Mai Furuhashi, Yukinori Hatasa, Sae Kawamura, Takahiro Shibata, Mitsugu Akagawa, and Koji Uchida*


Polyphenols have received a significant amount of attention in disease prevention because of their unique chemical and biological properties. However, the underlying molecular mechanism for their beneficial effects remains unclear. We have now identified a polyphenol as a source of innate epitopes detected in natural IgM and established a unique gain-of-function mechanism in the formation of innate epitopes by polyphenol via the polymerization of proteins. Upon incubation with bovine serum albumin (BSA) under physiological conditions, several polyphenols converted the protein into the innate epitopes recognized by the IgM Abs. Interestingly, piceatannol, a naturally occurring hydroxylated analogue of a red wine polyphenol, resveratrol, mediated the modification of BSA, whose polymerized form was specifically recognized by the IgMs. The piceatannol-mediated polymerization of the protein was associated with the formation of a lysine-derived cross-link, dehydrolysinonorleucine. In addition, an oxidatively deaminated product, α-aminoadipic semialdehyde, was detected as a potential precursor for the cross-link in the piceatannol-treated BSA, suggesting that the polymerization of the protein might be mediated by the oxidation of a lysine residue by piceatannol followed by a Schiff base reaction with the ε-amino group of an unoxidized lysine residue. The results of this study established a novel mechanism for the formation of innate epitopes by small dietary molecules and support the notion that many of the beneficial effects of polyphenols could be attributed, at least in part, to their lysyl oxidase-like activity. They also suggest that resveratrol may have beneficial effects on human health because of its conversion to piceatannol.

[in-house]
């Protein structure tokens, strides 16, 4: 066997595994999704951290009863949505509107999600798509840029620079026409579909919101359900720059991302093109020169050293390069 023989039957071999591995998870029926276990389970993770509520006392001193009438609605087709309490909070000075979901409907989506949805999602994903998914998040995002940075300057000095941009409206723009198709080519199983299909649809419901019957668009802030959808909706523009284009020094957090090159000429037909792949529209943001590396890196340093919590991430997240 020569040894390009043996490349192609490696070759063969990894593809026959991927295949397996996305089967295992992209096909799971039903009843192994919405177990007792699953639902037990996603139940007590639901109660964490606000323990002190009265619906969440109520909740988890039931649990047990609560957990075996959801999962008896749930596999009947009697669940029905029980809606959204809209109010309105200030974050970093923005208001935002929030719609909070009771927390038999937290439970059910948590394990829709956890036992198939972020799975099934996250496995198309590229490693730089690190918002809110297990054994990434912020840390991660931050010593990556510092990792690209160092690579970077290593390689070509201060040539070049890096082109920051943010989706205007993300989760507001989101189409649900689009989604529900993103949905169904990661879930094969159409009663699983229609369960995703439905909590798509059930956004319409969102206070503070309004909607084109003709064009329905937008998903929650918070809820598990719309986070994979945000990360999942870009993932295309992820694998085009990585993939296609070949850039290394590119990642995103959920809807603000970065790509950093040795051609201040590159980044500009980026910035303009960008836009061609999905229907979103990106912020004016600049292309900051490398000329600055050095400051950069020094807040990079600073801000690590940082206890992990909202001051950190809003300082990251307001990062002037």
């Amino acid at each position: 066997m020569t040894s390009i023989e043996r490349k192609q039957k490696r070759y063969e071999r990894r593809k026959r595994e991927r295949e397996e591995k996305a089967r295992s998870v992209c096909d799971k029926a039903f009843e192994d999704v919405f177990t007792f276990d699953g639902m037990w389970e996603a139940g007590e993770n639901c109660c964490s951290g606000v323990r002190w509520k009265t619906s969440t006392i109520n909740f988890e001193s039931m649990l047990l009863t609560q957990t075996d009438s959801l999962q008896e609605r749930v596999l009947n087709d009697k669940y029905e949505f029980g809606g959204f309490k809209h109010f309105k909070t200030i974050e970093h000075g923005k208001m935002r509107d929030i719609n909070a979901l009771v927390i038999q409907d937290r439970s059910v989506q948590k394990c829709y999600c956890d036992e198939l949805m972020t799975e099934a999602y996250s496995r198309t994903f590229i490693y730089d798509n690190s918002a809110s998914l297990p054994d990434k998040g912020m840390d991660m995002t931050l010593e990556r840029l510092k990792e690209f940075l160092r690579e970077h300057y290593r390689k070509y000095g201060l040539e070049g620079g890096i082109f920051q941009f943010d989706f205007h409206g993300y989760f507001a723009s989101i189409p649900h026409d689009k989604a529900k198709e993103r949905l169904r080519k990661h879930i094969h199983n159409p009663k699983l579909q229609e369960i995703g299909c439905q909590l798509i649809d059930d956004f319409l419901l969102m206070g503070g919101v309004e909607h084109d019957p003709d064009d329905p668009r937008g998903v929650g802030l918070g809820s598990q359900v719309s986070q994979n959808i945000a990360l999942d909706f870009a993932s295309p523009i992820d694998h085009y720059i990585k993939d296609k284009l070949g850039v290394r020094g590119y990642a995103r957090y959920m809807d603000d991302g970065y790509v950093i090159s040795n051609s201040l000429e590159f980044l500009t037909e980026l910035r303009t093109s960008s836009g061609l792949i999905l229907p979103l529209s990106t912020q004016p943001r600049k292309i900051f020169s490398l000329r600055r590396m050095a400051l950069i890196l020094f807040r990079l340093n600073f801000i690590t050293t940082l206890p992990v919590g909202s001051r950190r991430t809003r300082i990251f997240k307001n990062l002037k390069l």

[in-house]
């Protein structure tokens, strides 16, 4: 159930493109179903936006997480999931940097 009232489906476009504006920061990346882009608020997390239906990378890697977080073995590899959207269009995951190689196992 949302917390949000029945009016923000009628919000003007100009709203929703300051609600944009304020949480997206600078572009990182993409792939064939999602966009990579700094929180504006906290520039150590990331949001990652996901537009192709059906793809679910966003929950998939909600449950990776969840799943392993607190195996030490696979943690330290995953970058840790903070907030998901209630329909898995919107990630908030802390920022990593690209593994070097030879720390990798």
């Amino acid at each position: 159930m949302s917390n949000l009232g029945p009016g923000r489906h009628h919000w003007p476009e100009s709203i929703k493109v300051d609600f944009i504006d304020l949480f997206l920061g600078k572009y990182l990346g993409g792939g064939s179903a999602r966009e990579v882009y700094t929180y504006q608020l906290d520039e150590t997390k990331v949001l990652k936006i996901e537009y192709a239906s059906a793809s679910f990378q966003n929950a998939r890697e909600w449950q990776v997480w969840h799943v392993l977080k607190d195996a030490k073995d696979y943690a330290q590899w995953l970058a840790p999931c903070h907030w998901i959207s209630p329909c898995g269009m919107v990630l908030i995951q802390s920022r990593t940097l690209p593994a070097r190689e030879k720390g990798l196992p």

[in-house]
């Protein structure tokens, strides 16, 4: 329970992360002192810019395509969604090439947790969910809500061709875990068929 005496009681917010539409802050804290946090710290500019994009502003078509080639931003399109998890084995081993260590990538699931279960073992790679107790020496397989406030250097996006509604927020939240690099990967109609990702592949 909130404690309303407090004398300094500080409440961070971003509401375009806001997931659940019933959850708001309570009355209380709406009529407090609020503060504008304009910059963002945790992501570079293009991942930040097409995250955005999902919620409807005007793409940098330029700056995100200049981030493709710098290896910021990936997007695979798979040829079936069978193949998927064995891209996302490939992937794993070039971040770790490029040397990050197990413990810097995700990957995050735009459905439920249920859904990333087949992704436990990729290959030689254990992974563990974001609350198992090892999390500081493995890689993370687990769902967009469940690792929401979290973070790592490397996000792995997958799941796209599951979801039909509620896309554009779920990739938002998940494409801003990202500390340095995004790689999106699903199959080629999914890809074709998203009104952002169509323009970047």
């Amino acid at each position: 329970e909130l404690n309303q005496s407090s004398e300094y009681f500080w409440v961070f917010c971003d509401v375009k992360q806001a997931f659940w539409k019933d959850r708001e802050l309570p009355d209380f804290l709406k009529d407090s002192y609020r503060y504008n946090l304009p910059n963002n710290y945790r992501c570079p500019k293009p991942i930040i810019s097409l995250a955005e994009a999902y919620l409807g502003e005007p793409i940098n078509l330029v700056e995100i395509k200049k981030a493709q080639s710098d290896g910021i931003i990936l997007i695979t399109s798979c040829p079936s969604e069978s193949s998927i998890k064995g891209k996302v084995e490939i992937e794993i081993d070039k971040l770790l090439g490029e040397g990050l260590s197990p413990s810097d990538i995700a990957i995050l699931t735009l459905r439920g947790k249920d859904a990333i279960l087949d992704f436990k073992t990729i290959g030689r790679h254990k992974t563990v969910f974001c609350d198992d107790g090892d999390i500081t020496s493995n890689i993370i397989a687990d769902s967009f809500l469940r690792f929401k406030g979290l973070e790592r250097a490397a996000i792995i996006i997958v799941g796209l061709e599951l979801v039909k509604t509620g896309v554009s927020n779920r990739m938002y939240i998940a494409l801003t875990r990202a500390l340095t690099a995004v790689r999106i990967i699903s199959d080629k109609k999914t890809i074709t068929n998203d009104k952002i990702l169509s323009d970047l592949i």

Paper Information

: Biochemistry
: 10.1021/acs.biochem.7b00409